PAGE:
The Reverend Jeff suggested I do a quasi on why we can’t see things that are physically there, like, maybe, a Sasquatch hiding behind a bush that is too small for it to hide behind. I quote him, “How about a quasi on what the mind sees it doesn’t really see. It only sees what it wants to and why many Bigfoot go unnoticed as the brain can’t acknowledge what it sees.”
I Googled about for a good half an hour and found no evidence to support his theory, at least not in terms of actually not visually seeing an object because you don’t believe that type of object exists. Humans are pretty good at not recognizing social conditions they think don’t exist, as in, not recognizing that people born poor simply don’t have the same opportunities as people born middle class. But physical objects are not blocked by disbelief.
You might interpret something you see to be something else, like the mommy who sees her beautiful baby, while onlookers wonder where she got the ugly little ape from.
No, you don’t see the Squatch squatting behind the too small shrubbery for the same reason you got hit by a car while texting while crossing the street. Your attention was elsewhere.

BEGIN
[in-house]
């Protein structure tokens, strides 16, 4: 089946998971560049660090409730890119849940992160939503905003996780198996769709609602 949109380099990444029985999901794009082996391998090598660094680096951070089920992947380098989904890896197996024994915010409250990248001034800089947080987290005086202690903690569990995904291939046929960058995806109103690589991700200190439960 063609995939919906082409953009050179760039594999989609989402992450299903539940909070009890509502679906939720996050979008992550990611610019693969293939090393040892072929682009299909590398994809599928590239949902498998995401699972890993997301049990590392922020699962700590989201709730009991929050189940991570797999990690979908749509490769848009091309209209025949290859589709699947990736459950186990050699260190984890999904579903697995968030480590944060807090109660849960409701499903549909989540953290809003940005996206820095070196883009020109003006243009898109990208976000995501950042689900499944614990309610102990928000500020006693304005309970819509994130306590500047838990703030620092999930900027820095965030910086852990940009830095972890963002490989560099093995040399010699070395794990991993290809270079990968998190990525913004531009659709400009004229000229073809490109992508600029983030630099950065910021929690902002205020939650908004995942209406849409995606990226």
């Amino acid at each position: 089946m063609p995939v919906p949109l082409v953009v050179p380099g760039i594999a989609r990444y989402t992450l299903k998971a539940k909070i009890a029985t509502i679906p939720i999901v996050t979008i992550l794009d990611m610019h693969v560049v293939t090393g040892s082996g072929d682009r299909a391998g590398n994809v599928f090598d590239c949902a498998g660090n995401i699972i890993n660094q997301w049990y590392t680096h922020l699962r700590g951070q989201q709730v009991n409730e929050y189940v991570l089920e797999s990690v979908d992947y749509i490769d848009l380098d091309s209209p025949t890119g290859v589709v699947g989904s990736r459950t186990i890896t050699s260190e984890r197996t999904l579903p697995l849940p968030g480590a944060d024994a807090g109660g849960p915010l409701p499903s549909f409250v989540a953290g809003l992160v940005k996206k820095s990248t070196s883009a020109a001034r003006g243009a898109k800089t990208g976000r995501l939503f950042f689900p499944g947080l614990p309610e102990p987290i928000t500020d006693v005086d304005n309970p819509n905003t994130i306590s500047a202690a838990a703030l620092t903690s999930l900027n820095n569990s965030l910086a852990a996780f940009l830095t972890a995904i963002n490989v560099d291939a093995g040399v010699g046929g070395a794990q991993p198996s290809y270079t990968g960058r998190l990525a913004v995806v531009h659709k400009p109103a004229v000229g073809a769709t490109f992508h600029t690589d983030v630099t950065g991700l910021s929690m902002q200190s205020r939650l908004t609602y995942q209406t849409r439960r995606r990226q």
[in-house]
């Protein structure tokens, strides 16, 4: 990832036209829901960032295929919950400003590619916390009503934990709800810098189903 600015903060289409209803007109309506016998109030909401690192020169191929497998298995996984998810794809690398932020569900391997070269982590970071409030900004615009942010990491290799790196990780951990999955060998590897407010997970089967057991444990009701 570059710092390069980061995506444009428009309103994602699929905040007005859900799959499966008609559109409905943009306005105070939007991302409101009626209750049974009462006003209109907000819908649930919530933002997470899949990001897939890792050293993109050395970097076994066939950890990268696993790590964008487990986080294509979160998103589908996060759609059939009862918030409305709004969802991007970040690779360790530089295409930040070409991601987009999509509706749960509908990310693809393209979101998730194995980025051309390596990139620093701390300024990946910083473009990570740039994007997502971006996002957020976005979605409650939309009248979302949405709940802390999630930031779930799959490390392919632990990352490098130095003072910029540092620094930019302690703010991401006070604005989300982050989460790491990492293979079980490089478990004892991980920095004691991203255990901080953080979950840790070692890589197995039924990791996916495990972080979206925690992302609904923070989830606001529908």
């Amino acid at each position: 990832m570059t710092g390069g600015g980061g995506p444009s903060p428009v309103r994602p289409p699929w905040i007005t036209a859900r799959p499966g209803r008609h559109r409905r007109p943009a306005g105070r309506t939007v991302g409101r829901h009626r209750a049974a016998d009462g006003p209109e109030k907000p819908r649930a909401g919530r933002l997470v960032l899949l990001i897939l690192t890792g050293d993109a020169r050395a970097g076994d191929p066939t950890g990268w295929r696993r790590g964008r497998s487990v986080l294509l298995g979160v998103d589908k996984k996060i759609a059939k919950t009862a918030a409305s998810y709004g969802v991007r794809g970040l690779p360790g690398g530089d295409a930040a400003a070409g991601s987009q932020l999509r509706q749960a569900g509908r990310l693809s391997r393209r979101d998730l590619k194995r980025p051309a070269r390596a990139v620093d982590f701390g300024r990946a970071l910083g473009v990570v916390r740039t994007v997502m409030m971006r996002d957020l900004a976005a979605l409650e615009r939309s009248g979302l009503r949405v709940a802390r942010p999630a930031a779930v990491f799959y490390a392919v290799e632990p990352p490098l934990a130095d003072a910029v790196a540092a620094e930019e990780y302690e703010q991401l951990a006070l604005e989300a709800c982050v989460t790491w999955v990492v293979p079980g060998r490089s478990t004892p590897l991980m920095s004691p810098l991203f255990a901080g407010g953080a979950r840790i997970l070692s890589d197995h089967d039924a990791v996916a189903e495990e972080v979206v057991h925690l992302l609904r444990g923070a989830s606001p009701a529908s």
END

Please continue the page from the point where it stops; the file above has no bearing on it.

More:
Your attention is rather like your eyesight. The only thing in clear focus is in the central part of your total field of view. The stuff off to the side gets fuzzier and, when you get to the edges, it’s almost not visible.
Or think about hearing things. If you are watching TV, and the action has really got your attention, and your significant other is asking you to let the dog out, do hear them right away? Not until they yell at you and get right up in your face does your attention turn to what they are saying.
So, you’re strolling through the forest and it’s cold, or it’s hot, or the bugs are biting, or the trail is rough, or you’re listening for wood knocks and whoops, or prints, or oddly stacked broken branches, just when you pass that almost obvious Sasquatch. If it doesn’t jump up and go “Oogah-boogah”, you’ll probably just waltz right on by. You weren’t paying attention.
First shared on the Squatcher’s Lounge Podcast:
For the reading impaired, an audio version of this quasi theory may be found here: